Struggling with Sleep Paralysis? Learn How to Treat It

Sleep paralysis can be a completely terrifying experience for anyone who experiences it. An article in The New York Times even suggests that people who experience alien abductions are actually probably describing a sleep paralysis episode. That shows just how scary and “alien” it feels. If you deal with sleep paralysis, no doubt you can relate. The good news is, treatment of sleep paralysis is possible. Part of it depends on the reason you are experiencing sleep paralysis in the first place. Read on to learn more about how to stop sleep paralysis .

What is Sleep Paralysis?

Sleep paralysis is a temporary inability to speak or move, and it usually happens right before you fall asleep or just as you are waking up. Some people also experience terrifying hallucinations or have a feeling that an evil presence is there. It’s bad enough that you can’t move and you don’t know why, but the vivid hallucinations make the inability to move even more scary.

It sounds like a scene from a bad movie, but actually, many people experience sleep paralysis. In fact, it’s estimated that from 20 to 60 percent of the population has had at least one episode of sleep paralysis. So it’s fairly normal even if it isn’t pleasant.

What causes Sleep Paralysis?

Most of the time, sleep paralysis is caused by a sleep regulation or disruption problem. During REM sleep, the body relaxes (sort of like paralysis) so that we don’t start acting out our dreams. Some people wake up during a REM cycle, causing temporary paralysis. While no one knows for sure why this happens, some of the triggers may be lack of sleep or stress.

Some people may experience sleep paralysis because of another sleep disorder, such as narcolepsy or sleep apnea. It is important to treat the actual disorder, and in many cases, the sleep paralysis will also disappear. See a doctor if you suspect a sleep disorder may be the underlying cause.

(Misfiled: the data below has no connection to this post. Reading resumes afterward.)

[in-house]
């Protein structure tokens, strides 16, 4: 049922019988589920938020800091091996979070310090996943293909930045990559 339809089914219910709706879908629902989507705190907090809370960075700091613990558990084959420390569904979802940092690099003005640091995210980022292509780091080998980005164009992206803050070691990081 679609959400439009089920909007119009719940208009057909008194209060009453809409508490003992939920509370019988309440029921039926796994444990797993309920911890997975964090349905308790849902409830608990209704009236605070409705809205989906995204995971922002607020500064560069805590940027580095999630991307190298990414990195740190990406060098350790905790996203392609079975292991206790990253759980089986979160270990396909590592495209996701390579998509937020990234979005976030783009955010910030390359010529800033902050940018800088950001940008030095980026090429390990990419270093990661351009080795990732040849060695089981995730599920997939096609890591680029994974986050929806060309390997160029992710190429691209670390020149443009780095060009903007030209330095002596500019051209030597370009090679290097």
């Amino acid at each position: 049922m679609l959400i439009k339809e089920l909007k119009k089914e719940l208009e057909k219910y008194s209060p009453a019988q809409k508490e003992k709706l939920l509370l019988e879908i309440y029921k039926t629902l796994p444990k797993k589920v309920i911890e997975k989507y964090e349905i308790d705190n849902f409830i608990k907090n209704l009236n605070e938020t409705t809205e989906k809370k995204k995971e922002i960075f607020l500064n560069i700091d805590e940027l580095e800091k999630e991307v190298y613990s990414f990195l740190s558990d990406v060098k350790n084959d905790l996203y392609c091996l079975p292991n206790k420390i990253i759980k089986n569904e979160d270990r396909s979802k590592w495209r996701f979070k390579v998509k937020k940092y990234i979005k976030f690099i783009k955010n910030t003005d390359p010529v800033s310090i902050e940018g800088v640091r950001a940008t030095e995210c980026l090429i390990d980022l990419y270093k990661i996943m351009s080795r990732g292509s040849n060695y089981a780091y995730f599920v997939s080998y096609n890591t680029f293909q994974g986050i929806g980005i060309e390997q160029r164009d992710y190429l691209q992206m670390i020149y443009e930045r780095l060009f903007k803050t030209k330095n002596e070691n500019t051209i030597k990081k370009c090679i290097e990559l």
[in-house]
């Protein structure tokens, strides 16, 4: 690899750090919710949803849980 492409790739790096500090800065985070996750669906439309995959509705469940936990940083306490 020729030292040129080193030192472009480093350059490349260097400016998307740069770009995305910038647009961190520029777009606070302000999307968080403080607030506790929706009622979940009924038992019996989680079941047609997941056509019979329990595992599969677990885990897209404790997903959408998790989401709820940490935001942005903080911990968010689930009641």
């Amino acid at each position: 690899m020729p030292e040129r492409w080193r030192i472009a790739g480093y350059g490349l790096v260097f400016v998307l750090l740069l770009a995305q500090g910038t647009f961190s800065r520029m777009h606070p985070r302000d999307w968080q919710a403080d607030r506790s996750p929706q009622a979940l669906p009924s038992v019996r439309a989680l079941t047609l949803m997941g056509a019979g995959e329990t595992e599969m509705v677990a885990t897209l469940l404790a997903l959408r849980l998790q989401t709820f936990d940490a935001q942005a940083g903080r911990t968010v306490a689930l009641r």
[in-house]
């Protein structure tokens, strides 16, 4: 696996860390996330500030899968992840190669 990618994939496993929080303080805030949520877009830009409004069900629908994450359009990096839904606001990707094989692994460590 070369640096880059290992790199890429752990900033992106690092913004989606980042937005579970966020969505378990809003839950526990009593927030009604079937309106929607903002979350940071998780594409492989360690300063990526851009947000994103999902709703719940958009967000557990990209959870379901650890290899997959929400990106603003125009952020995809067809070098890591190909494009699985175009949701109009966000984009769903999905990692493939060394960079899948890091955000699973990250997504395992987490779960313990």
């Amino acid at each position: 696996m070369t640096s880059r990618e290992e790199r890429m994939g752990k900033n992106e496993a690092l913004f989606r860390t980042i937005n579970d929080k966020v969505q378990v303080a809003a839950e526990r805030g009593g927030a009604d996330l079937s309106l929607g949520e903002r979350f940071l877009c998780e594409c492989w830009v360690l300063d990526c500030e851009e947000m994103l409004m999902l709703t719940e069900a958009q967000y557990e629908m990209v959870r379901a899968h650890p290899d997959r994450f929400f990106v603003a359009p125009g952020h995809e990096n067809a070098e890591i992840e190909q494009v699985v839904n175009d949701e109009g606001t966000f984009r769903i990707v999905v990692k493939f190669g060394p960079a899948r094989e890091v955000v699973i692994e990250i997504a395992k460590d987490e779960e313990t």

Other people report that their sleep paralysis is a side effect of medication they are taking. Xanax is one medication that people have speculated may be causing their sleep paralysis. If you suspect one of your current medications is causing the paralysis, don’t stop taking it. Instead, talk with a doctor about alternatives and what you can do to prevent side effects.

How to Treat Sleep Paralysis

For many people, there is no need for a sleep paralysis treatment. Once they understand what is causing the temporary paralysis, they can feel at ease and know that it is not dangerous or harmful. It’s not necessary or even recommended to seek treatment for sleep paralysis in most cases.

However, as mentioned above, some people experience sleep paralysis because of a different sleep disorder such as narcolepsy. In this case, treating the narcolepsy or other sleep disorder can help with the sleep paralysis. Along the same lines, if one of your current medications is causing the paralysis, seeing a doctor to get your prescription changed can help with it.

There are also a few things you can do on your own to help prevent sleep paralysis. This mainly includes following good sleep hygiene habits. Avoiding stressors in your life and preventing sleep deprivation and overtiredness can go a long way toward preventing sleep paralysis.

And for those for whom sleep paralysis is completely terrifying and intolerable, you can see your doctor for help. A healthcare provider can prescribe medications that may help. You may get an SSRI, which is often prescribed for depression or anxiety, Ritalin, which is most famously prescribed for ADHD but can also help regulate sleep, and Clonazepam, often prescribed to treat epilepsy but also used for sleep regulation. Be sure to take all medication as directed, and follow up with your doctor if you don’t see a reduction in your sleep paralysis symptoms.

Sleep paralysis is not fun for most people who experience it. Especially if they do not understand what is going on during the episode. For many people, once they know what they are experiencing and why, the fear is gone and they don’t require any intervention. Still others will want to stop sleep paralysis from happening, and luckily there are medications and strategies to help with it.

About Holli Ronquillo

I'm a freelance writer, mom, wife, and sleep connoisseur (not necessarily in that order). When I'm not sleeping or chasing a toddler around, I'm usually writing or reading.